Washington to Alert Domestic Violence Victims of Attempted Gun Purchases

It will become the first state to inform those protected by court orders if their abuser fails a NICS background check.

Washington will become the first state to inform those protected by court orders if their abuser fails a NICS background check during an attempted gun purchase.
Washington will become the first state to inform those protected by court orders if their abuser fails a NICS background check during an attempted gun purchase.web photo

A controversial new gun control law in Washington will make it the first state to alert victims of domestic violence if their abuser tries to purchase a firearm.

According to this story from thinkprogress.org, the law is part of a broader bill that requires sellers to alert the Washington Association of Sheriffs and Police Chiefs after someone fails a background check.

Here’s how it works: if a person attempts to buy a firearm but fails to pass a NICS check, they will be plugged into a police database as well as a notification system for all victims of domestic violence and sexual violence who have court protections, the story says.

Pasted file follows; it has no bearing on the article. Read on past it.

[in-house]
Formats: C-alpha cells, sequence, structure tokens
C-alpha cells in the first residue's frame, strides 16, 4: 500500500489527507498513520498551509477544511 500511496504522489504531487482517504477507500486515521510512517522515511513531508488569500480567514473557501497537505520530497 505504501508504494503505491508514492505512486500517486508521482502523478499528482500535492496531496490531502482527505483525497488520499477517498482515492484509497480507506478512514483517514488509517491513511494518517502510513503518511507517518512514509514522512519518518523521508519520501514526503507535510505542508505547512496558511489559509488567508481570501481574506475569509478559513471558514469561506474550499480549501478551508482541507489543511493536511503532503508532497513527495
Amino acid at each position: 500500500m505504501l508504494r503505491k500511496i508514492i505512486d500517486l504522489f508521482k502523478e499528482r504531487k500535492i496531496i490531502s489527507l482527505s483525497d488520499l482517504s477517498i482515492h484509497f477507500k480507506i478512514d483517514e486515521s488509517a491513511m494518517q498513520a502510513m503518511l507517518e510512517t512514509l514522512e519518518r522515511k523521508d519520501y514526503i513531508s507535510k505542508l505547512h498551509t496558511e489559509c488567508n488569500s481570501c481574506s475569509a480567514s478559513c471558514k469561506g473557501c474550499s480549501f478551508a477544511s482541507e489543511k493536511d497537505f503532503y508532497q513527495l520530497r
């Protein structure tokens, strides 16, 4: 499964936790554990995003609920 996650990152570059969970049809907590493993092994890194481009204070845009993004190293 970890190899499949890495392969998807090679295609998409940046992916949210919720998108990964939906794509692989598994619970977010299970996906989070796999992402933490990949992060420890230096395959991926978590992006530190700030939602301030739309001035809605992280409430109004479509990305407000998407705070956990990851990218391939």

The bill also establishes a grant for investigations into anyone attempting to illegally buy a gun, the story says.

The story also says that legislation like this helps plug loopholes in federal laws meant to protect victims. For instance, by federal law nobody convicted of even a misdemeanor crime of domestic violence may purchase or possess a firearm, but this doesn't apply to dating partners, unless they have a child in common with the victim or were co-habituating—commonly referred to as "The Boyfriend Loophole."

Under the new law, an individual can lose their Second Amendment rights even though they may never have been convicted of domestic abuse, since a conviction isn't necessary for a protective order to be put in place.

“They may get arrested, but they get it knocked down to a lesser charge or they don’t get convicted because they make some deal so having it exclusively apply to someone who is convicted is a problem in and of itself,” said Julie Owens, an expert domestic violence consultant.